Clear dark ruby color, with smells of flowers upon opening, simple sweet red fruit flavors. I left this open for two and a half hours, banking on the excellent quality of the 2002 vintage to provide the necessary structure for the wine to improve in the glass. When we sat down to eat, the wine had indeed become far more complex, offering herbal and pine smells, and something I have never before identified: creamy smells. Bill Nanson at Burgundy Report uses this descriptor quite often and I always wonder if we are using different words to describe a certain aroma, or if he, as is more likely, simply has the ability to identify a far broader set of aromas. Anyway, this wine definitely smells creamy after a few hours open. The palate had broadened too, to include cola, lots of spice, and some foresty-underbrush flavors. There is nice balancing acidity, and the texture is smooth also - just lovely. There is, however, a noticeably hollow midpalate, which is fine and understandable, as this is (merely) a regional wine.

So at $28, I know this doesn't exactly fit Marcus' challenge, but I suspect that Crush might sell this at a higher price than you will find it out of NYC (or even at certain stores in NYC). One nice thing is that Crush offers several vintages of this wine, 1999, 2001, 2002, and 2004, for starters, all except the 2004 (stronger Euro) at lower prices. I imagine that the 1999 (another great vintage) is a huge value at $20, and that will be my next foray into the wines of Roty. This is not the top wine on my list of $25 and under Pinots, but it is certainly a good wine and worth buying. So it's on my list, in other words. And by the way, the chicken with chestnut stuffing was rich, but delicious. Sage instead next time.

12 comments:

Joe said...

Sounds like an excellent meal, and a nice match for Pinot (the Chestnuts would have pushed me to the red side). Also glad to see you are taking up that challenge, as I am very interested in finding Burgundies of value. Roty is not available here (sorry Marcus), but I will keep an eye out for it.

Brooklynguy said...

Hey Joe - are you guys able to order wine for delivery from the US?

Anonymous said...

I am wondering about the bitter cucumbers salad you mentioned. Is it the same as bitter melon readily available in Chinese markets? If not, where can I find such vegetable in Brooklyn?
Andrew

Brooklynguy said...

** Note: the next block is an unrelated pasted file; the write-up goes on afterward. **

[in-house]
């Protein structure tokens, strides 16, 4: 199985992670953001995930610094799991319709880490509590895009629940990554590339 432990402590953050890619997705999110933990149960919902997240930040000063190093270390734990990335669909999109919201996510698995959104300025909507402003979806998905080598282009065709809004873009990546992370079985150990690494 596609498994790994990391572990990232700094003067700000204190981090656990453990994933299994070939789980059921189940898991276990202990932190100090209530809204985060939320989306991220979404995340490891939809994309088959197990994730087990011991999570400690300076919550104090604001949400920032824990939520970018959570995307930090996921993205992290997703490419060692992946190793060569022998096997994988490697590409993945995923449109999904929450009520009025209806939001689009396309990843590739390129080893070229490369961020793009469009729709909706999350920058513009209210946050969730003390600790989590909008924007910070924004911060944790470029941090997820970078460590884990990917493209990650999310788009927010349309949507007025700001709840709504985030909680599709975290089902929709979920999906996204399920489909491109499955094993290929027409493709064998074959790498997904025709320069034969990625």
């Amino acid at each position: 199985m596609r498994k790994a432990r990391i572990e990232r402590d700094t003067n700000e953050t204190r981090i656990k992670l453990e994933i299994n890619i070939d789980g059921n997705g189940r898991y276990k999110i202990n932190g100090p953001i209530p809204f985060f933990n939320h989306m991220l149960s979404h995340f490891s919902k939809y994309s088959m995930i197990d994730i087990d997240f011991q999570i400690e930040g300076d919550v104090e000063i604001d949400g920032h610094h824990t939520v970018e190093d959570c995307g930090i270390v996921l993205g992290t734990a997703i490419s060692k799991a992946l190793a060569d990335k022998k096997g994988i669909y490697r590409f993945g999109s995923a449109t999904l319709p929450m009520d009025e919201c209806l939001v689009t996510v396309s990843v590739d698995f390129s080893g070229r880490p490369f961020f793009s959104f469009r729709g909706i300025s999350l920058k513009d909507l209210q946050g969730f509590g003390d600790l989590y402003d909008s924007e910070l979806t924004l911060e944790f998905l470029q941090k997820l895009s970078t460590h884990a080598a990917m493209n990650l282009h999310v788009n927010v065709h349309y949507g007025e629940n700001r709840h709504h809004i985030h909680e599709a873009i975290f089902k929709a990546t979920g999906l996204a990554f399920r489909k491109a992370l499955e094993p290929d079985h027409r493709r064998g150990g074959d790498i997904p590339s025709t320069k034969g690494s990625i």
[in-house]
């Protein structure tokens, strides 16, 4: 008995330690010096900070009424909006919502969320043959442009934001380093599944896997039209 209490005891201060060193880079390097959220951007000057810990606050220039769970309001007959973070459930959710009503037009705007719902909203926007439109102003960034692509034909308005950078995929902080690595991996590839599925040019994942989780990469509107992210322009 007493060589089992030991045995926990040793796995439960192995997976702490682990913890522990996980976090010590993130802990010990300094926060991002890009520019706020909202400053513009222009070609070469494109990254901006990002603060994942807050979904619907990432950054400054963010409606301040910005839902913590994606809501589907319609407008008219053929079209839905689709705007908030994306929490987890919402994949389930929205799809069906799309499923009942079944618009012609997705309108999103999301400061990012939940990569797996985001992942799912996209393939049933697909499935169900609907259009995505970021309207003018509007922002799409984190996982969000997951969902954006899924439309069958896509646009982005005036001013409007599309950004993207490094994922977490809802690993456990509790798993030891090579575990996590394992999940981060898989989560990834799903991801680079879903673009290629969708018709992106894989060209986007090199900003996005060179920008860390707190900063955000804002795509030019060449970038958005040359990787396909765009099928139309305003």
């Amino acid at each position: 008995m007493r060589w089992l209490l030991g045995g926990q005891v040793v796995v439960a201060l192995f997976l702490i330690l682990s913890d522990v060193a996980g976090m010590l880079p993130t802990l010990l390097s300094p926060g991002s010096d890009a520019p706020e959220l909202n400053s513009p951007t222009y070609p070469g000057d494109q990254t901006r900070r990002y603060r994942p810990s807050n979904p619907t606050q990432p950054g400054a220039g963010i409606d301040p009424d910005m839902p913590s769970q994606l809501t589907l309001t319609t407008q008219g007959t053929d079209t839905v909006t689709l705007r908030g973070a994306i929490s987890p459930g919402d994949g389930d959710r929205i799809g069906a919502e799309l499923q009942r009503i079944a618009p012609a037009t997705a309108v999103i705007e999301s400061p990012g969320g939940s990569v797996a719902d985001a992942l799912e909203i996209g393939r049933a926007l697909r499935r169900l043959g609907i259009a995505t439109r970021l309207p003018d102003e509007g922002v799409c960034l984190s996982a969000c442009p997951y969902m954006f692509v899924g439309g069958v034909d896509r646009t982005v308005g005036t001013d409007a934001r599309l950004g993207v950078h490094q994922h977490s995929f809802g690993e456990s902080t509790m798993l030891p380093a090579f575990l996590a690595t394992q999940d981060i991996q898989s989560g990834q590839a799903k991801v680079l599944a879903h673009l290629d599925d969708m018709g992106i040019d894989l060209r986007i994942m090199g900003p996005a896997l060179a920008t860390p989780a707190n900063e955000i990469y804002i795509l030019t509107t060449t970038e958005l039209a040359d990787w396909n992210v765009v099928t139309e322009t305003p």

Hi Andrew - I do not mean the bitter melon from Chinese markets (although that is a really interesting idea). I used Persian cucumbers, a skinny variety with lower water content than typical Kirbys, for example. They are kind of bitter. I buy them at the Park Slope Food Coop, but I imagine that they are available at Fairway in Red Hook or other good grocery stores, like that nice produce place on Court Street and Baltic, for example. I also know that at the Farmer's Market in Sunset Park there is a Japanese lady who grows interesting cucumber varieties. I have never gone looking myself, however. Thanks for stopping by.

Joe said...

No, we can't (or it is such a nightmare that it is not worth pursuing). I am in NYC all the time for work, so I usually stuff a few bottles in the bag (now more difficult with the @#$%! rules about carry on liquids. I have ordered stuff to my buddy in NYC and I pick it up when I come down -not optimal, but workable.

Brooklynguy said...

What sort of work do you do in NYC? If you haven't checked out Chambers Street Wines, you should next time you come.

Joe said...

I am in financial services, so NYC is the center of the universe. I have not checked out Chambers Street Wines yet - will do next time 'round.

Marcus g58 said...

I always fear the demon that takes away one's connection to the Internet... But Mr. Big Apple, you should know that I have to wait until after lunch if I want to get my print copy of the daily NYT up here in Montreal, so imagine how that feels. Booneyville.

I do at least have fairly easy access to crème de marron (chestnut paste), once a staple in my kitchen. I loved to smear it on everything and always baked it into homemade cookies. Your stuffing requiring the whole chestnuts sounds great and it's very evocative. Nice work with the bird.

Thanks for making wine suggestions with me in mind. Although this one is not available, I am patient.

By the way, my late response here is not because I was cut off -- hungover was more like it. I drank the lion's share of a weekend's worth of bottles -- eight bottles plus port. Luckily I always had at least one other drinker alongside me as I went headlong into it. (And I know your ungodly-comsumption-of-water-before-bed trick so it wasn't as bad as it could've been.)

Brooklynguy said...

wow, sounds like you had quite the weekend. is that creme de marron used only for desserts, or can you do savory with it too? i will put together an affordable pinot piece as soon as i can.

Marcus g58 said...

I don't think I ever incorporated it in savoury things. It's more of a baker's ingredient (and I've stopped baking entirely over the last few years).

Don't worry about those affordable pinots -- don't I owe you something more about Chablis? We should do a swap next time I'm down there whenever that may be.

Brooklynguy said...

yes, swap is good, but joining forces for some sort of tasting would be even better. if you're interested, give me a little lead time to try to get organized...

Marcus g58 said...

Cool.

I've taken three small vacations to New York over a five-month period and now I'm out of holidays for while. (Sob.) Would definitely give you head's-up once I see an opening though!